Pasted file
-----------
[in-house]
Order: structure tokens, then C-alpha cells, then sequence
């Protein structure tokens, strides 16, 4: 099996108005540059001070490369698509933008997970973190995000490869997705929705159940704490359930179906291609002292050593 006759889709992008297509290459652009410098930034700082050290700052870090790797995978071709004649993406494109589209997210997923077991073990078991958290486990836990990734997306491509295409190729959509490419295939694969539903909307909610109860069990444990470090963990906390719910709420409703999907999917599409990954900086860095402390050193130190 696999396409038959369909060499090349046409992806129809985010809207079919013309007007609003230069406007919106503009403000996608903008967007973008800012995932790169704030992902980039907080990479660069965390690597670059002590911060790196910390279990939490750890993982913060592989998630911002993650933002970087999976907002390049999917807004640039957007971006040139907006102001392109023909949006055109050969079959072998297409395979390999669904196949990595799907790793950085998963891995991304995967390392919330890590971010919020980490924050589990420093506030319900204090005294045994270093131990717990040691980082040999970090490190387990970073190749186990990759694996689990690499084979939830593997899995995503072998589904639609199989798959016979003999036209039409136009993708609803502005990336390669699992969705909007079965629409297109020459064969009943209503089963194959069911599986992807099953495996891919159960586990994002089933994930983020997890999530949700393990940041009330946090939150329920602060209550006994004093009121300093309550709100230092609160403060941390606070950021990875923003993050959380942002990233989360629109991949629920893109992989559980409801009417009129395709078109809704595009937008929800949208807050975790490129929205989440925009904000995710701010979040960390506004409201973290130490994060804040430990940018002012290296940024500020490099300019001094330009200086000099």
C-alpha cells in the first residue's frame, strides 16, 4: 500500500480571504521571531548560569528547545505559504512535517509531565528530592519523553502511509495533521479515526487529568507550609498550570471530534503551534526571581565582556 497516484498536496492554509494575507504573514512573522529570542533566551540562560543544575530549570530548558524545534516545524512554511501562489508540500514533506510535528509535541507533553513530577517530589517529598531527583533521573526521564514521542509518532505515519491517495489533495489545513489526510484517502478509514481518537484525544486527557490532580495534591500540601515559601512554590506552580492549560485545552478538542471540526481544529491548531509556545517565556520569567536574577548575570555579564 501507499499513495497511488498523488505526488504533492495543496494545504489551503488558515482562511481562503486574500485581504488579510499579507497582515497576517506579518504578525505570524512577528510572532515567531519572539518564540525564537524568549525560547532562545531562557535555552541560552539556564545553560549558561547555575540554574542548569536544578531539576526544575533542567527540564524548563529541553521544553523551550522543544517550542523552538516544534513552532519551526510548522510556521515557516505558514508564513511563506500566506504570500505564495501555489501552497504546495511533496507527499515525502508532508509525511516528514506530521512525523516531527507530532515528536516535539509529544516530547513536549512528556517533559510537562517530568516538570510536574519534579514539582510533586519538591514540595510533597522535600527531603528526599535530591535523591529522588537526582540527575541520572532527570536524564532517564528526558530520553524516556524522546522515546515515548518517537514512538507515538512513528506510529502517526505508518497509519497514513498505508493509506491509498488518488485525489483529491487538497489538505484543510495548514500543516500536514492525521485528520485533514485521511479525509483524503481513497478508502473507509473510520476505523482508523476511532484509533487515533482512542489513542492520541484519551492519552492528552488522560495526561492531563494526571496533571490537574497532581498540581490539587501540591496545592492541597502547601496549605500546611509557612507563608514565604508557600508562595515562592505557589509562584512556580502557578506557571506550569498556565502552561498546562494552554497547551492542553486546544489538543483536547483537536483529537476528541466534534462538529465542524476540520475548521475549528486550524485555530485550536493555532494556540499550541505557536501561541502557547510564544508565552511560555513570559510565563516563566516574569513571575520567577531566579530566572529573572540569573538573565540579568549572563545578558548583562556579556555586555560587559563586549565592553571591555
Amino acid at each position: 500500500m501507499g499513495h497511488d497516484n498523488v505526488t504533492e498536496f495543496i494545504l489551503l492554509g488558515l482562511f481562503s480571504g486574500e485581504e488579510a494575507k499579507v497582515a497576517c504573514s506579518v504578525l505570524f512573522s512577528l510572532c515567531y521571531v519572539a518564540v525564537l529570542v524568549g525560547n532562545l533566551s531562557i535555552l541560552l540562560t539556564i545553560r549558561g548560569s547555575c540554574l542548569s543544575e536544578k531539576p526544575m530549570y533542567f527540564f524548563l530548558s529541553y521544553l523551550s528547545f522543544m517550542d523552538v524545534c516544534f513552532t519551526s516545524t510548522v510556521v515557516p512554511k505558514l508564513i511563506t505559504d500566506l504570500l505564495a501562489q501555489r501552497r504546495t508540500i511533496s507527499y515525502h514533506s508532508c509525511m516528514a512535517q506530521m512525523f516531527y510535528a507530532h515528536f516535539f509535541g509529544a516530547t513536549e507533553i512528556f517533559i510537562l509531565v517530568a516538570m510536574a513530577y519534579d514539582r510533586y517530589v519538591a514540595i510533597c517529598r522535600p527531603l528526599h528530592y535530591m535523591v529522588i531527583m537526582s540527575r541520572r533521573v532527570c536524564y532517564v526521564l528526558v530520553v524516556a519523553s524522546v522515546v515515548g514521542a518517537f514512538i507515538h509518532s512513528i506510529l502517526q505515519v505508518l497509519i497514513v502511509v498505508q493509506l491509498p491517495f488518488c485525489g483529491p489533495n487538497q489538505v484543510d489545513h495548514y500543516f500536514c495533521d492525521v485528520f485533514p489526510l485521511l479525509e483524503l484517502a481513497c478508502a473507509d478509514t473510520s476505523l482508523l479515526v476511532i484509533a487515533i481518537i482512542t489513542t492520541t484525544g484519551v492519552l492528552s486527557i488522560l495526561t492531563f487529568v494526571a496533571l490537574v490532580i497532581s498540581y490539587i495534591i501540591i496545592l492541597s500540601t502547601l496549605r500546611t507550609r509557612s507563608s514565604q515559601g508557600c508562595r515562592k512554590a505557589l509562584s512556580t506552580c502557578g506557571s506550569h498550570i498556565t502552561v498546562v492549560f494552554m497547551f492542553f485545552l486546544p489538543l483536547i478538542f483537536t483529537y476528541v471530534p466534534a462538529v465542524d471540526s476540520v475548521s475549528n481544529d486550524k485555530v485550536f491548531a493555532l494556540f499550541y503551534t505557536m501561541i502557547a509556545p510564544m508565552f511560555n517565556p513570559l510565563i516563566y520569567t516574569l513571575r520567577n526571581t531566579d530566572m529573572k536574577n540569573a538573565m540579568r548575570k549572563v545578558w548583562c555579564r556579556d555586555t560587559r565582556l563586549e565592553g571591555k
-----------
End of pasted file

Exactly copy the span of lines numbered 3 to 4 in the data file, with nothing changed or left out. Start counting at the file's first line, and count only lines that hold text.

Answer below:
């Protein structure tokens, strides 16, 4: 099996108005540059001070490369698509933008997970973190995000490869997705929705159940704490359930179906291609002292050593 006759889709992008297509290459652009410098930034700082050290700052870090790797995978071709004649993406494109589209997210997923077991073990078991958290486990836990990734997306491509295409190729959509490419295939694969539903909307909610109860069990444990470090963990906390719910709420409703999907999917599409990954900086860095402390050193130190 696999396409038959369909060499090349046409992806129809985010809207079919013309007007609003230069406007919106503009403000996608903008967007973008800012995932790169704030992902980039907080990479660069965390690597670059002590911060790196910390279990939490750890993982913060592989998630911002993650933002970087999976907002390049999917807004640039957007971006040139907006102001392109023909949006055109050969079959072998297409395979390999669904196949990595799907790793950085998963891995991304995967390392919330890590971010919020980490924050589990420093506030319900204090005294045994270093131990717990040691980082040999970090490190387990970073190749186990990759694996689990690499084979939830593997899995995503072998589904639609199989798959016979003999036209039409136009993708609803502005990336390669699992969705909007079965629409297109020459064969009943209503089963194959069911599986992807099953495996891919159960586990994002089933994930983020997890999530949700393990940041009330946090939150329920602060209550006994004093009121300093309550709100230092609160403060941390606070950021990875923003993050959380942002990233989360629109991949629920893109992989559980409801009417009129395709078109809704595009937008929800949208807050975790490129929205989440925009904000995710701010979040960390506004409201973290130490994060804040430990940018002012290296940024500020490099300019001094330009200086000099």
C-alpha cells in the first residue's frame, strides 16, 4: 500500500480571504521571531548560569528547545505559504512535517509531565528530592519523553502511509495533521479515526487529568507550609498550570471530534503551534526571581565582556 497516484498536496492554509494575507504573514512573522529570542533566551540562560543544575530549570530548558524545534516545524512554511501562489508540500514533506510535528509535541507533553513530577517530589517529598531527583533521573526521564514521542509518532505515519491517495489533495489545513489526510484517502478509514481518537484525544486527557490532580495534591500540601515559601512554590506552580492549560485545552478538542471540526481544529491548531509556545517565556520569567536574577548575570555579564 501507499499513495497511488498523488505526488504533492495543496494545504489551503488558515482562511481562503486574500485581504488579510499579507497582515497576517506579518504578525505570524512577528510572532515567531519572539518564540525564537524568549525560547532562545531562557535555552541560552539556564545553560549558561547555575540554574542548569536544578531539576526544575533542567527540564524548563529541553521544553523551550522543544517550542523552538516544534513552532519551526510548522510556521515557516505558514508564513511563506500566506504570500505564495501555489501552497504546495511533496507527499515525502508532508509525511516528514506530521512525523516531527507530532515528536516535539509529544516530547513536549512528556517533559510537562517530568516538570510536574519534579514539582510533586519538591514540595510533597522535600527531603528526599535530591535523591529522588537526582540527575541520572532527570536524564532517564528526558530520553524516556524522546522515546515515548518517537514512538507515538512513528506510529502517526505508518497509519497514513498505508493509506491509498488518488485525489483529491487538497489538505484543510495548514500543516500536514492525521485528520485533514485521511479525509483524503481513497478508502473507509473510520476505523482508523476511532484509533487515533482512542489513542492520541484519551492519552492528552488522560495526561492531563494526571496533571490537574497532581498540581490539587501540591496545592492541597502547601496549605500546611509557612507563608514565604508557600508562595515562592505557589509562584512556580502557578506557571506550569498556565502552561498546562494552554497547551492542553486546544489538543483536547483537536483529537476528541466534534462538529465542524476540520475548521475549528486550524485555530485550536493555532494556540499550541505557536501561541502557547510564544508565552511560555513570559510565563516563566516574569513571575520567577531566579530566572529573572540569573538573565540579568549572563545578558548583562556579556555586555560587559563586549565592553571591555